"Preston is often pigeon-holed as the gateway to Lancashire, implying you pass through it on the way to somewhere more appealing. But the former textile town, now a city, has plenty more to offer."
Kick off your visit with a trip to the National Football Museum, located at Deepdale, home of Preston North End FC. The free museum offers a range of fascinating memorabilia, such as the ball from the 1966 World Cup Final. There's also the chance to get interactive and imitate legendary commentator John Motson.
After a few hours there, pop back into the city centre to pay homage to Preston's strong religious roots, with St Walburge's Church standing out as the most impressive example.
If you like to drink at a different altar, true pub-goers will love Ye Olde Blue Bell or the Black Horse Hotel, traditional inns serving real ales in vibrant Friargate, an area home to many of the city's 35,000-strong student population. Over-indulgence should be avoided, though, as the latter establishment has, rather uniquely, three different exits out onto three different streets, which can be rather confusing at the best of times.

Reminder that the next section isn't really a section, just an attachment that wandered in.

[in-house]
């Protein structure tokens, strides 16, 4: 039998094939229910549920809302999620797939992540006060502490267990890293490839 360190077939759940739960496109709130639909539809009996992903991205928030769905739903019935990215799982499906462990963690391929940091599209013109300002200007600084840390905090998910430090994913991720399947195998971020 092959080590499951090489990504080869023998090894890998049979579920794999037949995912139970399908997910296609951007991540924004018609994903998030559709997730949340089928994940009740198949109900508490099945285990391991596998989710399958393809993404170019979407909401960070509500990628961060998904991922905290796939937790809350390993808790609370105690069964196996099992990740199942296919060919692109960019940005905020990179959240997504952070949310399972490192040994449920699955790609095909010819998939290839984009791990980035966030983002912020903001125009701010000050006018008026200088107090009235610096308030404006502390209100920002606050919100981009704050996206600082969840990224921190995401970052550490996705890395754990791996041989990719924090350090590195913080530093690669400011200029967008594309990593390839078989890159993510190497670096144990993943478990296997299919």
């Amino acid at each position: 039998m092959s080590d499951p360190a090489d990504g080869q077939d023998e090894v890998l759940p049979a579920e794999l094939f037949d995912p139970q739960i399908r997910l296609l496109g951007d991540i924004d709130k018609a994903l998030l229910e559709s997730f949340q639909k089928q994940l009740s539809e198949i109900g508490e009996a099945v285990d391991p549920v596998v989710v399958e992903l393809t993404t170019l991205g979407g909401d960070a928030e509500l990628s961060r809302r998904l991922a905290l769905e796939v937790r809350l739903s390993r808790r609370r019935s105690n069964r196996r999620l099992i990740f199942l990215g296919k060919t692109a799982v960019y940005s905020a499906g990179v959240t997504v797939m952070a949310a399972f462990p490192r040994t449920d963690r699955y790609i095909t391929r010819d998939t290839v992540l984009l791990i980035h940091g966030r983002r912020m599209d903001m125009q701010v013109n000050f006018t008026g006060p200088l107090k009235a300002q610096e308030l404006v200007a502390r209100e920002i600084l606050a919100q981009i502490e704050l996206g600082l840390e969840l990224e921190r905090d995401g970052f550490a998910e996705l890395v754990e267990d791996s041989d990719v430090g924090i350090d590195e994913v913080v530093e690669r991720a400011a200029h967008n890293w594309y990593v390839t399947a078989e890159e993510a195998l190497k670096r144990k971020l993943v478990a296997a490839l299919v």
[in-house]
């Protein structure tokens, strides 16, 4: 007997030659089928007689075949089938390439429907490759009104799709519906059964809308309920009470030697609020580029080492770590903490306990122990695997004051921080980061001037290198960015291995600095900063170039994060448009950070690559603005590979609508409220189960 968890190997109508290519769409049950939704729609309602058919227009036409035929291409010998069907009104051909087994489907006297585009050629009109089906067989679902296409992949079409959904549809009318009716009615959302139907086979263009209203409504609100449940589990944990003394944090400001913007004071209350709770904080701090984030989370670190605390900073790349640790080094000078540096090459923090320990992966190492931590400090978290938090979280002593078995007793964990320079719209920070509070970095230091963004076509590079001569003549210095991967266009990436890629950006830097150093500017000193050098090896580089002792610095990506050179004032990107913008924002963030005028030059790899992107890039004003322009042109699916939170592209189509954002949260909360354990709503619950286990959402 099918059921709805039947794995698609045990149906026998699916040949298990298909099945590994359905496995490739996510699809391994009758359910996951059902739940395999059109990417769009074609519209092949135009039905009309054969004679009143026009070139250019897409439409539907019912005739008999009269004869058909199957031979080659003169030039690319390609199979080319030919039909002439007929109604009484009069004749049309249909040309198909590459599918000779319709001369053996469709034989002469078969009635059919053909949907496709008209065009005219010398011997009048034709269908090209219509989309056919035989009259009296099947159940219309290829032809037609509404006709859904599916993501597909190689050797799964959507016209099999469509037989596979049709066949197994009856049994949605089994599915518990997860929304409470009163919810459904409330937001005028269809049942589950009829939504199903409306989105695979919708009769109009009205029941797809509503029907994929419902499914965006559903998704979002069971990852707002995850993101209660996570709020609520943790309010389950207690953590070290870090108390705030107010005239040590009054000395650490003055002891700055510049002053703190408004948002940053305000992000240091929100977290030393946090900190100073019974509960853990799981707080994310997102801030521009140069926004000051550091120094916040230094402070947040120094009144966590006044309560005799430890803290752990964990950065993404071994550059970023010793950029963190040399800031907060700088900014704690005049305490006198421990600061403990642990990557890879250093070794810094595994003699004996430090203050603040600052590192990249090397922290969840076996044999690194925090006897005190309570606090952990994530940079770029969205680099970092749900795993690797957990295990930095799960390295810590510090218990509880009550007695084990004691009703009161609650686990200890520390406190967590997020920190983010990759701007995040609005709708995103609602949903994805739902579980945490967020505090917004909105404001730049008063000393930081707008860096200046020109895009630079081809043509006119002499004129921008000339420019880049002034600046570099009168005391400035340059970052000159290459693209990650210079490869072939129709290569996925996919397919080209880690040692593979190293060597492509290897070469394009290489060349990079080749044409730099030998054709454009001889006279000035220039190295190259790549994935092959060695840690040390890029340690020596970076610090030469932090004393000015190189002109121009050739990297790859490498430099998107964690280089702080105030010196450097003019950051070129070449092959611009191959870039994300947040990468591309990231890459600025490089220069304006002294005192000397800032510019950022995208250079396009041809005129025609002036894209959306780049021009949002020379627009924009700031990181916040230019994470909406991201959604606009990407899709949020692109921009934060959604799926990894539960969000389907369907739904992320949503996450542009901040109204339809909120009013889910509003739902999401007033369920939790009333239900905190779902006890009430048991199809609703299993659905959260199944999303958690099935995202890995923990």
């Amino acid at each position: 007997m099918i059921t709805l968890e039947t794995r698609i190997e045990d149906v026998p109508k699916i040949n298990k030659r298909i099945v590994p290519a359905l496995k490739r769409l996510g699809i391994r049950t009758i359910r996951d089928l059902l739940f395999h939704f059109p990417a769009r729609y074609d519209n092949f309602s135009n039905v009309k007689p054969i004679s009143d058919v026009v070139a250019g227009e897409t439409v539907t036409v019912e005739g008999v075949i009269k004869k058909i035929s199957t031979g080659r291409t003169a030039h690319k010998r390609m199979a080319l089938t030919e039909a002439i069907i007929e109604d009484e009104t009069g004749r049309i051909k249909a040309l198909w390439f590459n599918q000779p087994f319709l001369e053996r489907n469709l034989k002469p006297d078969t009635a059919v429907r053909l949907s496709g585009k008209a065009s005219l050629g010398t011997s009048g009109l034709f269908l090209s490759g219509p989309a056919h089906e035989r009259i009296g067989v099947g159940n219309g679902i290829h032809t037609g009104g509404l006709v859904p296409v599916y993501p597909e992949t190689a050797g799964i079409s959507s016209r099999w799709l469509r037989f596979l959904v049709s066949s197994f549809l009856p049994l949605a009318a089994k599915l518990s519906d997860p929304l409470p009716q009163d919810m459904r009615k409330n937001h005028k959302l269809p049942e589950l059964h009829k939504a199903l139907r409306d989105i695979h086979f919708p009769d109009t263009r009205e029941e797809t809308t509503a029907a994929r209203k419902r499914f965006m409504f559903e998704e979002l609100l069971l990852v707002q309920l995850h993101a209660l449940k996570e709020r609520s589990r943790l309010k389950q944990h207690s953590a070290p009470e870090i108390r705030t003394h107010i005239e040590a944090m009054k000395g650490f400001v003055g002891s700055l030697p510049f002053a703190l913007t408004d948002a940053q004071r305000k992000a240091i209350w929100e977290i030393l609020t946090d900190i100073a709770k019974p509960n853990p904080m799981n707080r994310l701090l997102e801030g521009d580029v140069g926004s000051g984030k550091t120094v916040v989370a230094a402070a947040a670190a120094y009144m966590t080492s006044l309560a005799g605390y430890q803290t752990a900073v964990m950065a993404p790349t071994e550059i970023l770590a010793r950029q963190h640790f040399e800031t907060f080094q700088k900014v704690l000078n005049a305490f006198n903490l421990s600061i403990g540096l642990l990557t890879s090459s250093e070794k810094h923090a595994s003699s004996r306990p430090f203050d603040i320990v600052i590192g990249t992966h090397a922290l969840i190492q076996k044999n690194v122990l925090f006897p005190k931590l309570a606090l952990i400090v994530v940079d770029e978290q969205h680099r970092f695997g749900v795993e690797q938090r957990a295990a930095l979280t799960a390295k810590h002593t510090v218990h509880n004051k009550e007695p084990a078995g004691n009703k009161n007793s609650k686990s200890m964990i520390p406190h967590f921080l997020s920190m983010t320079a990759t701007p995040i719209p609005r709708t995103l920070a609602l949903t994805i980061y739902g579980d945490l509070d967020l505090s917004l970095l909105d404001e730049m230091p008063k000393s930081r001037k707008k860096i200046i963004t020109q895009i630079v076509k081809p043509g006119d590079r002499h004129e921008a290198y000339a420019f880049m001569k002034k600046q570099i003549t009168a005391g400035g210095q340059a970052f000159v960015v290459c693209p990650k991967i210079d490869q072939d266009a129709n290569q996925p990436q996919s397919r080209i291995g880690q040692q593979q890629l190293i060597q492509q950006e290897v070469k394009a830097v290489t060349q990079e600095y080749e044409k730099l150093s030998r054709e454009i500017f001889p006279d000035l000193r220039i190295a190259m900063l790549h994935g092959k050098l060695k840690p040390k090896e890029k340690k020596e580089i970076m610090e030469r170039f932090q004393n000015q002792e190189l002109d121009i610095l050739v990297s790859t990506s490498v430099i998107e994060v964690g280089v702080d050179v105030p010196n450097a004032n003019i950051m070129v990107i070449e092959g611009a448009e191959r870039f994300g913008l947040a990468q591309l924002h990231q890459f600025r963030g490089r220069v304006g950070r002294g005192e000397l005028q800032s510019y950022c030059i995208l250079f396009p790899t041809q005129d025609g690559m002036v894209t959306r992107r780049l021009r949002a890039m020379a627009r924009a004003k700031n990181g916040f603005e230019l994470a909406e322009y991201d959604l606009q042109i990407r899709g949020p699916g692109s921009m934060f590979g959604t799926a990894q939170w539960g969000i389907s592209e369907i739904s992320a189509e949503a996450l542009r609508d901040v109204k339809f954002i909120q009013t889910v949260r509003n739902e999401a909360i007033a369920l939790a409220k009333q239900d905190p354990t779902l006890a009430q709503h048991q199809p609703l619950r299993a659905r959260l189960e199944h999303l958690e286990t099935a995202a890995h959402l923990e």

Step back in time by riding a steam train at the Ribble Steam Railway Museum, which is close to Preston Marina, home to a multiplex cinema and numerous retail outlets.
The Harris Museum & Art Gallery is locally celebrated and is next door to the compact Miller Arcade, a Victorian shopping arcade complete with restored ornate brickwork and glass.
Preston has a vibrant nightlife and restaurant scene, and the diversity of food on offer has increased over the years. Foremost is chef and champion of regional food Paul Heathcote, who has two restaurants - the quirky Italian eatery Olive Press Pizzeria, Bar & Grill and the upmarket Grill Room at the Olive Press - both of which come highly recommended. And with trains to Preston offering great deals, it's never been easier.
By then, and only then, will it be time to close the gate behind you.